Public sector fails in duty to set ethnic staff targets

11 per cent of public-sector employers have set targets to increase the
proportion of staff from ethnic minorities, despite the implementation of the
Race Relations Amendment Act, according to a study by Unison.

The Act became law in April and puts a duty on all public-sector bodies to
actively promote racial equality.

But Unison’s survey reveals that only just over half of employers are
satisfied that the ethnic diversity of their workforce represents the community
that they serve.

More than one in three employers admitted that ethnic minorities were under
represented in their organisation, and 39 per cent said the situation had not
changed over the past year.

The report also states that only 14 per cent of employers have a system to
address the promotion of under-represented groups, and just over one in five
monitor their policies on harassment.

"There is a surprising under-representation of black and ethnic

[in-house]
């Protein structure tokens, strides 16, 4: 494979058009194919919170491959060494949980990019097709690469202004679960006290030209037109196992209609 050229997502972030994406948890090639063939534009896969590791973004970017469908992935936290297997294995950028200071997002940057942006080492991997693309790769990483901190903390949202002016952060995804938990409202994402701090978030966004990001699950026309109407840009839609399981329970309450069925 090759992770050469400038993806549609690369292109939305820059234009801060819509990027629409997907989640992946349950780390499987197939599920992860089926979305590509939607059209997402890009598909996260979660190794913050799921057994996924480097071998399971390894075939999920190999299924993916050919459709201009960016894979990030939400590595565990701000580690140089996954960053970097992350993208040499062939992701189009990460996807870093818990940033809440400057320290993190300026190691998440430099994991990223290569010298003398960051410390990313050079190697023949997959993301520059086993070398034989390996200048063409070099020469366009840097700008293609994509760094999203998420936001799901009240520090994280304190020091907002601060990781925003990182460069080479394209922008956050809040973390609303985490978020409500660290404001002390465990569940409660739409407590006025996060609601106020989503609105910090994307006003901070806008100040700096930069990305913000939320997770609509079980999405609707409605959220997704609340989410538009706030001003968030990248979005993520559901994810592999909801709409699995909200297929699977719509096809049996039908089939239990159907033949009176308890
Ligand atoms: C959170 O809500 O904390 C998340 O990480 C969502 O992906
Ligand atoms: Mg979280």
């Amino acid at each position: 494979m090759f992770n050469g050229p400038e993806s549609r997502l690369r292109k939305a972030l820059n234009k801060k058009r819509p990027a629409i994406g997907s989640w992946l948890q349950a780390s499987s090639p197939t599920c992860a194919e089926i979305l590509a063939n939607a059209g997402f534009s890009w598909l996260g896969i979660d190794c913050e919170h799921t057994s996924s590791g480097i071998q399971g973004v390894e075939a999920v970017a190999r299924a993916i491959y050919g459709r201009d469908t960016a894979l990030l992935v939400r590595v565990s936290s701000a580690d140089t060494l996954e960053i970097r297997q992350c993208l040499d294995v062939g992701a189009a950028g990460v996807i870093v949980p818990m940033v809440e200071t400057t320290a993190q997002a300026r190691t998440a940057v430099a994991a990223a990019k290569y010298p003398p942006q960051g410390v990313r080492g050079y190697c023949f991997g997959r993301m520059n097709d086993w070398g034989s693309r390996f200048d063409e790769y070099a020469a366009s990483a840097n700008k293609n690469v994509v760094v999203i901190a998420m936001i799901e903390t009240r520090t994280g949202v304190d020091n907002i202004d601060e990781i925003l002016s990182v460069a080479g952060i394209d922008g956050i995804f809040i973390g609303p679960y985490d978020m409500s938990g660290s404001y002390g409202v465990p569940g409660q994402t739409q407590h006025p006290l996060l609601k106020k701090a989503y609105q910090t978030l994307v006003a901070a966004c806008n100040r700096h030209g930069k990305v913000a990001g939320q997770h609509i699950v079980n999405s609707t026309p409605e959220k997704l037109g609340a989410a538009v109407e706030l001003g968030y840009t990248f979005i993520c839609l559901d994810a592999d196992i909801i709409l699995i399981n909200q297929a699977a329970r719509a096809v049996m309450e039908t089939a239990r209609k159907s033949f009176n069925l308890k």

minority workers in the public sector. Employers should agree action plans to
set targets and have a proper review system. They should develop policies and
treat seriously harassment of black staff by service users and consistently
monitor employment patterns," said Unison’ general secretary Dave Prentis.

Socpo president Keith Handley said, "I am surprised and a little
disappointed that only 11 per cent of public-sector employers have set targets
to change and increase their black and ethnic minority workforce, as this is
one of the key components of the Act.

"As well as improving the overall workforce composition, one of the key
issues is to increase the number of black and ethnic minority colleagues in
senior positions and to achieve this authorities need to have appropriate
career progression and development policies in place."

The survey polled 440 public-sector employers in April.

By Paul Nelson

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